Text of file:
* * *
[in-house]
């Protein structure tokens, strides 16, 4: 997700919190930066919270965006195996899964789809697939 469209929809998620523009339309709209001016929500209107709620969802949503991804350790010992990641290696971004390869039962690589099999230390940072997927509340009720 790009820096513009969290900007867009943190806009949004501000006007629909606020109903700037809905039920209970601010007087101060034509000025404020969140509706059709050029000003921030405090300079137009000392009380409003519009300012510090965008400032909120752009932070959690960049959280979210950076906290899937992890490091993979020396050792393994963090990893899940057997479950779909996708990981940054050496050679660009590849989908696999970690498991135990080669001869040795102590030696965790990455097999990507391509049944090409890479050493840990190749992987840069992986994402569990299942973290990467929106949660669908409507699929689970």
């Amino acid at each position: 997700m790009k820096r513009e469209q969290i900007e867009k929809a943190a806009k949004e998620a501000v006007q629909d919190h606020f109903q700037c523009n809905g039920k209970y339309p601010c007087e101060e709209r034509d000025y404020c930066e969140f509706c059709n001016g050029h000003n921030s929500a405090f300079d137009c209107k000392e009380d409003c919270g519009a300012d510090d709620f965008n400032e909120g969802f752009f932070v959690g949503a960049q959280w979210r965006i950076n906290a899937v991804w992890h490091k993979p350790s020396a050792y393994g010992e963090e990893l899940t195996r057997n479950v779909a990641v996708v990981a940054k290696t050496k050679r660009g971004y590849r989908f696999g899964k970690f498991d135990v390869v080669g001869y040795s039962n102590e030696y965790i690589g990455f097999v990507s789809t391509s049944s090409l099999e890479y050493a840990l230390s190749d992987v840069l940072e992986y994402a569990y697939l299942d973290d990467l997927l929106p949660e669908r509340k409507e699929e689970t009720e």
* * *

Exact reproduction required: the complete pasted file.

[in-house]
């Protein structure tokens, strides 16, 4: 997700919190930066919270965006195996899964789809697939 469209929809998620523009339309709209001016929500209107709620969802949503991804350790010992990641290696971004390869039962690589099999230390940072997927509340009720 790009820096513009969290900007867009943190806009949004501000006007629909606020109903700037809905039920209970601010007087101060034509000025404020969140509706059709050029000003921030405090300079137009000392009380409003519009300012510090965008400032909120752009932070959690960049959280979210950076906290899937992890490091993979020396050792393994963090990893899940057997479950779909996708990981940054050496050679660009590849989908696999970690498991135990080669001869040795102590030696965790990455097999990507391509049944090409890479050493840990190749992987840069992986994402569990299942973290990467929106949660669908409507699929689970």
């Amino acid at each position: 997700m790009k820096r513009e469209q969290i900007e867009k929809a943190a806009k949004e998620a501000v006007q629909d919190h606020f109903q700037c523009n809905g039920k209970y339309p601010c007087e101060e709209r034509d000025y404020c930066e969140f509706c059709n001016g050029h000003n921030s929500a405090f300079d137009c209107k000392e009380d409003c919270g519009a300012d510090d709620f965008n400032e909120g969802f752009f932070v959690g949503a960049q959280w979210r965006i950076n906290a899937v991804w992890h490091k993979p350790s020396a050792y393994g010992e963090e990893l899940t195996r057997n479950v779909a990641v996708v990981a940054k290696t050496k050679r660009g971004y590849r989908f696999g899964k970690f498991d135990v390869v080669g001869y040795s039962n102590e030696y965790i690589g990455f097999v990507s789809t391509s049944s090409l099999e890479y050493a840990l230390s190749d992987v840069l940072e992986y994402a569990y697939l299942d973290d990467l997927l929106p949660e669908r509340k409507e699929e689970t009720e």